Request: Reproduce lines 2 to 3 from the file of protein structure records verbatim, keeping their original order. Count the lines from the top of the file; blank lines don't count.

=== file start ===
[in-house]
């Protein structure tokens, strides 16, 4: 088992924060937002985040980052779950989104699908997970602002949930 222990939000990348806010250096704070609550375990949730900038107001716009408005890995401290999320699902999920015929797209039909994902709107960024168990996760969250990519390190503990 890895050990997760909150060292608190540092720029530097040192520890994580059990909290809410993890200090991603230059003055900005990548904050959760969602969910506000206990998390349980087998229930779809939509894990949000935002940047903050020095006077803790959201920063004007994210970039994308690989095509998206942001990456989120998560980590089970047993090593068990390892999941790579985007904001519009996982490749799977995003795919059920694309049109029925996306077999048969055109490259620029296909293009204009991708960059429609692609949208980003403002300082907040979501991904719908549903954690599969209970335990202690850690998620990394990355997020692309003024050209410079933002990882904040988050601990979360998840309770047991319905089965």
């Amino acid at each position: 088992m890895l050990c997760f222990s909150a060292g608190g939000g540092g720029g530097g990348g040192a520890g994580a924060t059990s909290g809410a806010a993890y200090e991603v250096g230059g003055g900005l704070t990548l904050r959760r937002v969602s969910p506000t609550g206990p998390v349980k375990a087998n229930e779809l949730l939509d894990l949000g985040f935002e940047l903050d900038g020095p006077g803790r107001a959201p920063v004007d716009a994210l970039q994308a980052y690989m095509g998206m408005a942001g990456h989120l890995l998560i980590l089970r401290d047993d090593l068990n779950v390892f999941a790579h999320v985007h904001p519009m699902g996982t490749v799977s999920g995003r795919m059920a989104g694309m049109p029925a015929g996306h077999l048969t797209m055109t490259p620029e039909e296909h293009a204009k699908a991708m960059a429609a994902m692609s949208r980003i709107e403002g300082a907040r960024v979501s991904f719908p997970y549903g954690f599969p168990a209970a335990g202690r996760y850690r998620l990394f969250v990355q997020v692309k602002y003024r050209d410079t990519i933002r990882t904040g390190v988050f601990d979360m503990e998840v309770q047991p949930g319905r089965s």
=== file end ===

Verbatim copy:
């Protein structure tokens, strides 16, 4: 088992924060937002985040980052779950989104699908997970602002949930 222990939000990348806010250096704070609550375990949730900038107001716009408005890995401290999320699902999920015929797209039909994902709107960024168990996760969250990519390190503990 890895050990997760909150060292608190540092720029530097040192520890994580059990909290809410993890200090991603230059003055900005990548904050959760969602969910506000206990998390349980087998229930779809939509894990949000935002940047903050020095006077803790959201920063004007994210970039994308690989095509998206942001990456989120998560980590089970047993090593068990390892999941790579985007904001519009996982490749799977995003795919059920694309049109029925996306077999048969055109490259620029296909293009204009991708960059429609692609949208980003403002300082907040979501991904719908549903954690599969209970335990202690850690998620990394990355997020692309003024050209410079933002990882904040988050601990979360998840309770047991319905089965």
């Amino acid at each position: 088992m890895l050990c997760f222990s909150a060292g608190g939000g540092g720029g530097g990348g040192a520890g994580a924060t059990s909290g809410a806010a993890y200090e991603v250096g230059g003055g900005l704070t990548l904050r959760r937002v969602s969910p506000t609550g206990p998390v349980k375990a087998n229930e779809l949730l939509d894990l949000g985040f935002e940047l903050d900038g020095p006077g803790r107001a959201p920063v004007d716009a994210l970039q994308a980052y690989m095509g998206m408005a942001g990456h989120l890995l998560i980590l089970r401290d047993d090593l068990n779950v390892f999941a790579h999320v985007h904001p519009m699902g996982t490749v799977s999920g995003r795919m059920a989104g694309m049109p029925a015929g996306h077999l048969t797209m055109t490259p620029e039909e296909h293009a204009k699908a991708m960059a429609a994902m692609s949208r980003i709107e403002g300082a907040r960024v979501s991904f719908p997970y549903g954690f599969p168990a209970a335990g202690r996760y850690r998620l990394f969250v990355q997020v692309k602002y003024r050209d410079t990519i933002r990882t904040g390190v988050f601990d979360m503990e998840v309770q047991p949930g319905r089965s």